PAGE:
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Heart of the matter
EXTON, Pa.—Absorption Systems and Cleveland-based ChanTest have come together in a collaboration to expand Absorption Systems' suite of drug metabolism studies to provide data on the impact that a therapy may have on the heart. As such, Absorption Systems' pharmaceutical and biotechnology industry customers that need to secure in vitro drug metabolism data for FDA submissions can now request studies that use ChanTest's extensive library of cell lines for assessing a drug's impact on cardiac tissue.
The ChanTest assays will be available through the Absorption Systems Safety Suite.
"Both of us are recognized as industry leaders in our vertical markets," says Dr. Sid Bhoopathy, director of operations for Absorption Systems, "with us having the expertise in absorption, distribution, metabolism and excretion (ADME) studies, and ChanText being leading experts in ion channels, GPCRs (G-protein coupled receptors) and in vitro cardiac risk assessment."
The two companies decided to come together because they both see a drive in the pharmaceutical industry for greater efficiency and cost control, notes Robert Schultek, vice president of global sales and marketing for ChanTest.
"First of all, it's important to recognize that absorption and other ADME issue have a lot of potential safety and toxicity issues related to them, and cardiac safety is a distinct area of concern for companies and the FDA," Schultek says. "These are the two most important areas for safety and risk that companies have to look at when preparing for clinical trials, so it makes sense to let them handle both through one interaction, through whichever of our two companies has the lead contact with the customer."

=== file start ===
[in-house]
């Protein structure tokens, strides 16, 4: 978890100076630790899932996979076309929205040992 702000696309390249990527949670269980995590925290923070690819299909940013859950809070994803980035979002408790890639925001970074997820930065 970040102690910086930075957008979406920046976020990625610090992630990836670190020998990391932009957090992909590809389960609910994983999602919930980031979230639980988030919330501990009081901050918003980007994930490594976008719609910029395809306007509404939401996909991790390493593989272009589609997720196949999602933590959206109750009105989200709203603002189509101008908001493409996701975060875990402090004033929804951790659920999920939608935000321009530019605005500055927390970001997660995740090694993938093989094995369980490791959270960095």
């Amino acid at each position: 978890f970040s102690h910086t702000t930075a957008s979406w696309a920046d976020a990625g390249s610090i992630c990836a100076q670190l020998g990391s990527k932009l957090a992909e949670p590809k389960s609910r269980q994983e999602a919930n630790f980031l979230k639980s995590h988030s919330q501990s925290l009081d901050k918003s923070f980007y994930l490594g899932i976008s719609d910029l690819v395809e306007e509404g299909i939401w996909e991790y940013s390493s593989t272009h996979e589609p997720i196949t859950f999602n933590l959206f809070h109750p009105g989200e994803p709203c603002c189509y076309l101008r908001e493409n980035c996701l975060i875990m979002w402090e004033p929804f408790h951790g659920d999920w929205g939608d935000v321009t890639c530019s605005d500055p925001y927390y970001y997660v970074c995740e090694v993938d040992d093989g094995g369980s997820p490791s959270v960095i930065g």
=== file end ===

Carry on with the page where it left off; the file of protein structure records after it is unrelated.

Dr. Glenn Kirsch, head of pharmacological sciences for ChanTest, points out that it also is becoming quite apparent that companies want to move cardiac safety issue farther upstream in the drug development process.
"We've got a number of automated patch clamp systems to evaluate hERG risks at roughly the same point in the timeframe that Absorption Systems comes in to evaluate ADME issues, so there is quite a synergy there that supported the idea of us joining forces," Kirsch says.
"Our assays complement those of Absorption Systems very nicely," says Arthur M. Brown, president and CEO of ChanTest. "We think that Absorption Systems' customers will find it appealing to be able to evaluate cardiac safety at the same time as they conduct ADME studies."
The two companies do not overlap in any way with their respective work, either, which also made the match-up a good one, points out Dr. Chris Bode, vice president of corporate development for Absorption Systems. He adds that his company doesn't do toxicology studies and has no plans to enter into that realm, but it does handle drug-drug interactions studies and seeks to get more deeply into the realm of GLP bioanalysis.
Patrick M. Dentinger, president and CEO of Absorption Systems, concludes, "ChanTest's assays are widely recognized as the gold standard for ion channel studies. By offering them alongside the rest of our Safety Suite, Absorption Systems can offer pharma and biotech companies the most comprehensive, FDA-ready data on how a drug will affect the body."